This monday, my drug and alcohol counselor ‘graduated’ me from treatment. We’d each separately brought the idea up several times in the past but it never seemed like quite the right time. But I brought it up to him about a month ago and we both agreed to think on it before meeting up again.
When I walked into his office on Monday, he greeted me with a copy of the NYTimes I was recently in, the first time I’d seen it in the flesh (they recently printed the covers of two of my Kindle Singles on the front page of the Arts section). It was a cool surprise for both of us as I hadn’t given him a heads up about it– he had been surprised to find it, much as I was surprised to find out he knew about it. I like my counselor a lot and I like to think that it was a rewarding moment for him as a therapist to be kicking back after work with his paper and stumble upon the work of a client who had come to him an anonymous drunk getting the nod from the Old Gray Lady. It was also the sign we had both been waiting for.
We had a great last talk. I gave him a big awkward hug–the first in our career– and gave him my solemn promise that before I took another drink, I’d call him. I’m going to miss him: as a tireless listener, as a fount of solid advice, and as a really excellent human being.
I met vegan Ironman legend (and fellow alcoholic) Rich Roll a couple of weeks ago when we did a really intense podcast together. He asked me a lot of tough questions, some of which are still rolling around in my head, unanswered. He made a couple of assertions that I wasn’t ready for and that I’m primed to react negatively to… but when you’re hanging out with a guy who has trod the same darkness you have, done even harder work than you have to pull out of it, and then has gone on to do some really un-fucking-believable things, well, it’s in bad faith to do anything other than hem and haw and think hard about it and then respond with total honesty.
When I mentioned to Rich that I had graduated from treatment, he responded simply with “Are you cured?” Apparently, ballbusting is the fourth sport triathletes engage in… (keep it up, Rich, and I am going to give you that Charlie Horse I promised you when we last met). As usual, he’s got a incontrovertible point. The sidelines are littered with alcoholics who mastered sobriety so completely that they felt comfortable going right back to drinking. It’s good to have a friend to nudge me on that point. In the words of Ida B. Wells, “eternal vigilance is the price of liberty.”
Drinking or not, I know I’ll always be an alcoholic. Just as I tired of the cult of alcohol, I have no interest in joining a cult of no alcohol so I’m going to continue to work hard in my life to just make alcohol irrelevant in my life, a minor footnote in my past, and make sobriety my natural state. Pretty revolutionary thinking there, huh? Making your natural state your natural state? Thanks, it feels good to be a hero.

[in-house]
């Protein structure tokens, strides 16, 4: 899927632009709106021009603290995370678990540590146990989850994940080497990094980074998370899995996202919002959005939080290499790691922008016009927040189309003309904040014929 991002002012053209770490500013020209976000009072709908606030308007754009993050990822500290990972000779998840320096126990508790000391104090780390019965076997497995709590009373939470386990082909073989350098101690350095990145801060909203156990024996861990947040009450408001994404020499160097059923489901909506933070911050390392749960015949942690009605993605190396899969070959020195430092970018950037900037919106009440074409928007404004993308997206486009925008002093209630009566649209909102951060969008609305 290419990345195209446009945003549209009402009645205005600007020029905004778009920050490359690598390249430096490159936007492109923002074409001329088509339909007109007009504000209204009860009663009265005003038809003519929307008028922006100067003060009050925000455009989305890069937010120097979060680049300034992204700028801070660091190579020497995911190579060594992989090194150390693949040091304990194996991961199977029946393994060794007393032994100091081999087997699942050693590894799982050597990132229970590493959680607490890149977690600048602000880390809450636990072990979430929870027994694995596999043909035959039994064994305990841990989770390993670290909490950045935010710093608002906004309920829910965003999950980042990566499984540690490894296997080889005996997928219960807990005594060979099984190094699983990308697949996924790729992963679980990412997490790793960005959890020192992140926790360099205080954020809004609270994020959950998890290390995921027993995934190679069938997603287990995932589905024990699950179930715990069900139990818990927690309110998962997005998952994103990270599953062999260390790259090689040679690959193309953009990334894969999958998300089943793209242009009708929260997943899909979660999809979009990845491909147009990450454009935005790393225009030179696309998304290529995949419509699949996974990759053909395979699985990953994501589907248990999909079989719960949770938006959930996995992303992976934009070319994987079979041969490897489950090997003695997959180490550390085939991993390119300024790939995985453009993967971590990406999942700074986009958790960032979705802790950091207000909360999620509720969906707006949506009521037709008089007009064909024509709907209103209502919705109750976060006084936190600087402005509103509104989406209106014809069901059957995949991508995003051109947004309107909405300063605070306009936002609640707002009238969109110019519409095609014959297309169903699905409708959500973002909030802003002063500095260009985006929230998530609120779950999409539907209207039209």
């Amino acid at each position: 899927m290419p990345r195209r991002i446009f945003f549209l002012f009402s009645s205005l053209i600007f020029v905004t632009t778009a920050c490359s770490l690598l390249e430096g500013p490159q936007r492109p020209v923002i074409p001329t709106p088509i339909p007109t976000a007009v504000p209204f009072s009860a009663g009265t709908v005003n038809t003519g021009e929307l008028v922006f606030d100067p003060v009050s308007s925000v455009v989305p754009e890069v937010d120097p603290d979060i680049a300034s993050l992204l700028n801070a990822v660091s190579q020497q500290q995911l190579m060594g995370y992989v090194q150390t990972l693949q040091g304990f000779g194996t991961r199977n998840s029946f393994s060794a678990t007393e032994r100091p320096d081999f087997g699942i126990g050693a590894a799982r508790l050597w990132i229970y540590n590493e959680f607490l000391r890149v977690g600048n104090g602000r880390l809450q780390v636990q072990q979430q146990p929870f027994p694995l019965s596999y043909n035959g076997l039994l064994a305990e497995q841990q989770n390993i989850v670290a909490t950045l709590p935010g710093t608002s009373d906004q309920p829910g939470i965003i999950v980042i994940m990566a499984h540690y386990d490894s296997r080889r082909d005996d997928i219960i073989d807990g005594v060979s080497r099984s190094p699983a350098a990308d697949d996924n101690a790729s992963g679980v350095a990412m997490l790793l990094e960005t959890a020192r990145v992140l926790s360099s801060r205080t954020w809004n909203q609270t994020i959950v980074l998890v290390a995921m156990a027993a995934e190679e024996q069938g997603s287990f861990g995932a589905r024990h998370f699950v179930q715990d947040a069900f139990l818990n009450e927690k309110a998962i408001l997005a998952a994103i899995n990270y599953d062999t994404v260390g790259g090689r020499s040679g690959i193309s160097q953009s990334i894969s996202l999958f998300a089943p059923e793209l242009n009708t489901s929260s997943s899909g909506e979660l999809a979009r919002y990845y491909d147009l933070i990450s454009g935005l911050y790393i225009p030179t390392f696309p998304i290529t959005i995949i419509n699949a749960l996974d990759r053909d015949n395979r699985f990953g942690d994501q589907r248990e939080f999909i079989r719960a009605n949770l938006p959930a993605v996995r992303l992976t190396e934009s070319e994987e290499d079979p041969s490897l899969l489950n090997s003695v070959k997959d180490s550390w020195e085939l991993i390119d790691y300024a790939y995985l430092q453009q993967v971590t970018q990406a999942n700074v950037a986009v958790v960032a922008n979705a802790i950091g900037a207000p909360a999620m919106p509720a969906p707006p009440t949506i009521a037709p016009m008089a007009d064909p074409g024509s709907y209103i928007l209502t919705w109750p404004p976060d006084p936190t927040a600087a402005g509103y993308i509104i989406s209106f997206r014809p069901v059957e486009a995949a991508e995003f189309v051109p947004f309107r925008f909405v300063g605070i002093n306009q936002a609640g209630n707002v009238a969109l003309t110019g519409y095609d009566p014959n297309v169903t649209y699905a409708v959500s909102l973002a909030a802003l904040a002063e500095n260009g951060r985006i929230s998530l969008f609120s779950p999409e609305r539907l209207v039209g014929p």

I will never make alcohol irrelevant in my life. Sobriety will never be effortless for me. I will asymptotically approach these two ideals, but I will never reach them. That’s okay. I will get closer to them than I am now. That’s good enough.
On the subject of addiction, here are a few words from my failed book proposal. May they help you on your way:
The scorpion is asleep. Life is pretty sweet right now. When I run under the blazing hot sun until I’m exhausted or find a smelly dog on the street in Mexico and scratch that tickle spot that makes its leg skitter and it sheds all over the clean shirt I just put on or when I make my sister’s kids laugh in the back seat of the car by singing bathroom songs, good, healthy blood runs over this sleeping scorpion, softening its armor, turning its thick black shell walnut brown, then rich, racehorse brown, then liver and finally pink, slowly eroding it and dissolving it, absorbing its minerals and proteins back into my body.
But when I get a whiff of Jameson or take certain types of cold medicine or get too angry or tired or depressed, it twitches uneasily in its slumber, its tail writhing minutely, its pincers digging ever-so-slightly into my spinal cord. I live in fear of what will happen if that evil little fucker ever wakes up.
The Jameson thing, I get. I’m an alcoholic. I have been for a long time and the common wisdom is that I will be one for the rest of my life. The scorpion stirring in its arachnid dreams when alcohol vapor hits my sinuses is a purely chemical reaction. But this vile crustacean/ arthropod/ dinosaur/ demon wakes for other things, too: pornography, video games, Ebay, Facebook… even a fucking Snickers bar. Crack, methamphetamine, heroin—they’re huge. Ounce for ounce, each of them is more destructive than enriched uranium. You can’t ridicule someone crushed under that avalanche of pleasure. But a fucking candy bar? The smaller the thing that diminishes one, the smaller one is by comparison. A woolly mule of a man, 6’5”, 215 pounds, a man who has broken bones by accident and on purpose… laid low by a piece of candy? You gotta be kidding me. It’s too pathetic to even be a punchline.
This spiny black abomination, it’s not some rare tropical parasite that wormed its way inside me. It’s not a hive of nanobots implanted by an elite squadron of secret UN commandos, it’s not a malign interplanetary virus injected into me by some universe-hopping alien scientist. Cell by cell, molecule by molecule, atom by atom, I built this monstrosity, one miniscule bad decision after another. It’s a devil of my own creation, blood of my blood, flesh of my flesh, my mistakes incarnate. Now I have to live with it as it lives within me and try to slowly wear it down before it wears me down. Place your bets, ladies and gentlemen, place your bets. [end]